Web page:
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County's former hunter-trapper still shoots critters, but with camera

  • Jim O'Brien was the county trapper until he retired three years ago. He now hunts with his camera, using the tracking skills he learned for work. May 26, 2011. (Jeff Kan Lee / PD)

These days, Jim O'Brien tracks bears and mountain lions with a camera instead of a rifle.

Using the skills he honed in his 33 years working as Sonoma County hunter-trapper, the 68-year-old O'Brien hikes the mountains and canyons near his Knights Valley home, making amazingly close-up photos of his wild neighbors.

He estimates that he has taken more photos of mountain lions than he killed (“took” is the word he uses) in his three decades as the protector of livestock.

His wildlife photo archive includes bears, coyotes and bobcats along with the lions — the same critters that he once hunted.

“Actually, I prefer it this way,” he says. “But my job (out of the agricultural commissioner's office) was to help the ranchers by eliminating the ones known to be active stock killers — particularly of sheep and goats — and particularly coyotes.” It's still the job of his successor, Jeff Furlong.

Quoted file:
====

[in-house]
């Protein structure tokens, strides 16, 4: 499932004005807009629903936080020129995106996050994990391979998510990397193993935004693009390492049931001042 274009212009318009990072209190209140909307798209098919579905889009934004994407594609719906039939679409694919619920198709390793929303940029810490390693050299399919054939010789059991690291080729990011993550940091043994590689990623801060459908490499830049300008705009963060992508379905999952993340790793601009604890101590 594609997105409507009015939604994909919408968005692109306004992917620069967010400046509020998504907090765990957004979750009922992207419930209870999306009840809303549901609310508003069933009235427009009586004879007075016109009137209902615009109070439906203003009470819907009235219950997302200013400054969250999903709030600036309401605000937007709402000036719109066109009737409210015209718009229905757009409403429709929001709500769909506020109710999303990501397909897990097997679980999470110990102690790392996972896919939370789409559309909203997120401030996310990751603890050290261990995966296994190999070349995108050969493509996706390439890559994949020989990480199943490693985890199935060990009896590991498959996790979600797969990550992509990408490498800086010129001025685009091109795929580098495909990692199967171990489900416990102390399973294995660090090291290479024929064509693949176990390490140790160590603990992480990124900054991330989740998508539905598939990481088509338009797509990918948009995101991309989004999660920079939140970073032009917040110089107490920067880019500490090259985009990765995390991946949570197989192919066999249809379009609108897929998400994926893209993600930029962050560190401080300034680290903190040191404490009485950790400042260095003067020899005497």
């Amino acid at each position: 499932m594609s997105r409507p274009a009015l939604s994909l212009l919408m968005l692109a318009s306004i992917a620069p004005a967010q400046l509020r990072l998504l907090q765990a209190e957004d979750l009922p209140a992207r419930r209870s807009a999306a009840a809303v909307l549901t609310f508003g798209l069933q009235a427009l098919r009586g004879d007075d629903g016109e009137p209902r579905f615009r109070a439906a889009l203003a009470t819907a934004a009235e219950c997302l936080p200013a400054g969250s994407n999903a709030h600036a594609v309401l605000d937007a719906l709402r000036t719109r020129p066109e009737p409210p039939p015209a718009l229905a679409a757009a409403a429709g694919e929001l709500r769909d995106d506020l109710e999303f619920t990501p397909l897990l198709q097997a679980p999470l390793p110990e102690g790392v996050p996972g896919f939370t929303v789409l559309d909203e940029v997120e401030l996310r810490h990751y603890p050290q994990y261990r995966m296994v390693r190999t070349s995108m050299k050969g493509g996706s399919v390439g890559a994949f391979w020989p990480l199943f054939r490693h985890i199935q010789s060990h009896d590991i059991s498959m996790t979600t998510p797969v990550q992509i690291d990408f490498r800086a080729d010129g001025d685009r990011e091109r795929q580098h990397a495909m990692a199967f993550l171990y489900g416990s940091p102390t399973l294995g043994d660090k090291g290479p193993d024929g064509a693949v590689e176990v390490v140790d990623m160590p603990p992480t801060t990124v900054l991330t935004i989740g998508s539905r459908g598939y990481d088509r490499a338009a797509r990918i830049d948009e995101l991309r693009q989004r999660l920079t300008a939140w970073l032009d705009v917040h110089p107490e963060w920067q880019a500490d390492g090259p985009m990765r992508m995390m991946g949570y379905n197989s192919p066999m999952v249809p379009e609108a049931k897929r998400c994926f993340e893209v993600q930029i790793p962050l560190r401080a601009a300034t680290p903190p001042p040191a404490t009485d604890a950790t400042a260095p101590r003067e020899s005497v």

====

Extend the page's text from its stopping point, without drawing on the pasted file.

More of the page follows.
O'Brien, known in the ag office as “OB,” looks like the mountain man he is. He acknowledges that the need to kill these animals is sad, but quickly adds that it's necessary. “Say you've got sheep and goats and a lion comes in and whacks half a dozen of your flock. That's sad too, particularly for the people with just a few animals.”

He mentions a little girl he remembers who lost all the goats in her 4-H project to a lion.

BEING RETIRED (since 2007), he follows his pack of dogs — a breed from the Appalachians known as mountain curs — two or three times a week, hiking up the slopes of Mount St. Helena and on the ranches bordering Knights Valley and Pine Flat.

He says he “goes almost everywhere you can see from the valley. I've got permission from the ranchers and even the preserves, since people know what I'm doing.”

And what he's not doing.

Tracking dogs have been a part of his life for so long, O'Brien says, that “the dogs are probably my main reason for going. If it wasn't for the dogs, I'm not sure I'd have these photos. It's hard to explain. I guess it's being in the hills. And it's non-consumptive hunting, if you know what I mean.

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